Use this URL to cite or link to this record in EThOS: http://ethos.bl.uk/OrderDetails.do?uin=uk.bl.ethos.588472
Title: Social sharing of emotions on individual, dyadic, and group levels
Author: van der Löwe, Ilmo K.
Awarding Body: University of Oxford
Current Institution: University of Oxford
Date of Award: 2013
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Abstract:
People turn to others for help and advice during hard times. Early psychologists suggested a ‘talking cure’ as a remedy for emotional turmoil (e.g., Freud, 1916–7/1963; Rogers, 1942). Likewise, folk psychology often sees heart-to-heart conversations as a win-win proposition that brings relief to the afflicted person and reinforces social bonds at the time of need. However, talking about problems does not always help (e.g., Rimé, 2009; Rimé, Mesquita, Boca, & Philppot, 1991; Rimé, Philippot, Boca, & Mesquita, 1992; Rose, 2002). In some cases, problem-talk can be a lose-lose proposition that drags both discussants into depression (Rose, 2002; Rose, Carlson, & Waller, 2007). This thesis examines co-rumination (Rose, 2002), a case of emotional sharing that hurts people instead of helping them, on three levels of analysis (individuals, dyads, and groups). At the individual level, I sketch the life course of co-rumination and replicate earlier findings of gender differences. Furthermore, online survey data (N = 464) links co-rumination with agreeableness and neuroticism. I also demonstrate that co-rumination can be assessed with a brief measure that is 66% shorter than the original. At the dyadic level, data from recorded conversations between romantic couples show that face-to-face co-rumination influences people’s real-time emotional trajectories in complex ways. Furthermore, observer-ratings of the conversations suggest that third-parties can detect co-rumination, even from silent videos. Finally, I study how people react to others’ negative mood and co-rumination in a real social context by longitudinally following two cohorts of students and modelling their interactions with social network analysis tools. These models show that co-rumination appears to elicit social rejection from others, implying a possible pathway to depression via loneliness imposed on the co-ruminators.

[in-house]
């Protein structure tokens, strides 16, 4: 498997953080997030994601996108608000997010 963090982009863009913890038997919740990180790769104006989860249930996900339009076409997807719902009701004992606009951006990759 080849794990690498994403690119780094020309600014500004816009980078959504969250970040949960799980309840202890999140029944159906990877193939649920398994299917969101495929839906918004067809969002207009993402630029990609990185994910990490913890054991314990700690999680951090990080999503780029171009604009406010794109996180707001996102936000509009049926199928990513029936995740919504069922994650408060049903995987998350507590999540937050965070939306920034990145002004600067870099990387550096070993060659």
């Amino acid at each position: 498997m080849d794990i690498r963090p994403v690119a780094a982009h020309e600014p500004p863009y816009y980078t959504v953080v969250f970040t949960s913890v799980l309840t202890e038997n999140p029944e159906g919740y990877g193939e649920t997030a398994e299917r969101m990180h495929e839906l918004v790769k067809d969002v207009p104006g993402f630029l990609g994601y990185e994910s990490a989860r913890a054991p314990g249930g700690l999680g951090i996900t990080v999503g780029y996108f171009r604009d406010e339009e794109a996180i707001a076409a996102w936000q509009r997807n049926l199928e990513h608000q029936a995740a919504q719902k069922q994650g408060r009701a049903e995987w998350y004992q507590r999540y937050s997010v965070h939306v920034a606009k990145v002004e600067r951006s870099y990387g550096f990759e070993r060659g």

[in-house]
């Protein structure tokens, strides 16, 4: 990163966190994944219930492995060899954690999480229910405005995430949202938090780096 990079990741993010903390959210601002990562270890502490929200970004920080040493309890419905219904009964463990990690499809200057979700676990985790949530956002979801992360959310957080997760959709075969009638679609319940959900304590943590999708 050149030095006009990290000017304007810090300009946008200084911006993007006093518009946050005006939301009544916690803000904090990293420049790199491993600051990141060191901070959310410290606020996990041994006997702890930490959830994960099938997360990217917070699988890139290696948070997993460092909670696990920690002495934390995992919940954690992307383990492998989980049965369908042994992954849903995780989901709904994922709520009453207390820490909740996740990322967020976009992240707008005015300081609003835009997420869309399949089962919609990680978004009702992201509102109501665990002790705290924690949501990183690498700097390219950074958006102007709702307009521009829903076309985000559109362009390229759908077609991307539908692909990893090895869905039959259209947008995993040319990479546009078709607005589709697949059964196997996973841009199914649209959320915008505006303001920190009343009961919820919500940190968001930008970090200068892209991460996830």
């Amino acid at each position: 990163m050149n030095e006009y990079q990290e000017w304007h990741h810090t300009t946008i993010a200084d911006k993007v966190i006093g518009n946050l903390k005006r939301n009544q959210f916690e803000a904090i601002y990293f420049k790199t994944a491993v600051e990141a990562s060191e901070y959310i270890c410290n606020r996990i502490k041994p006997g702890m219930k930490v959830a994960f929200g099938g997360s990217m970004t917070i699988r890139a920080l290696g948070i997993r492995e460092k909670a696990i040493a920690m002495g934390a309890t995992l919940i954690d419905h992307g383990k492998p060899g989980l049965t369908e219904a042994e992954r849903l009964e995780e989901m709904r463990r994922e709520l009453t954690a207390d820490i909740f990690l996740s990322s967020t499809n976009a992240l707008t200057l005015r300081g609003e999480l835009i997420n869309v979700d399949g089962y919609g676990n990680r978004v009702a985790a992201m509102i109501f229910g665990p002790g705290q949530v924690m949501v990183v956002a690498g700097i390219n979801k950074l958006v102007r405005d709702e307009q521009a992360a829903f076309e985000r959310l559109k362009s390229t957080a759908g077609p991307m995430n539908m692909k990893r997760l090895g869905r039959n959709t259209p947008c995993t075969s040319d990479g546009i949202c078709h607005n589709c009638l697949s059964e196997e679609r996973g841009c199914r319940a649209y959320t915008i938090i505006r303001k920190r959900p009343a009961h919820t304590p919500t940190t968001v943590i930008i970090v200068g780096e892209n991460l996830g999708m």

Supervisor: Parkinson, Brian Sponsor: Not available
Qualification Name: Thesis (Ph.D.) Qualification Level: Doctoral
EThOS ID: uk.bl.ethos.588472  DOI: Not available
Keywords: Emotion ; Experimental psychology ; Interpersonal behaviour ; Social psychology ; social sharing ; social networks ; co-rumination
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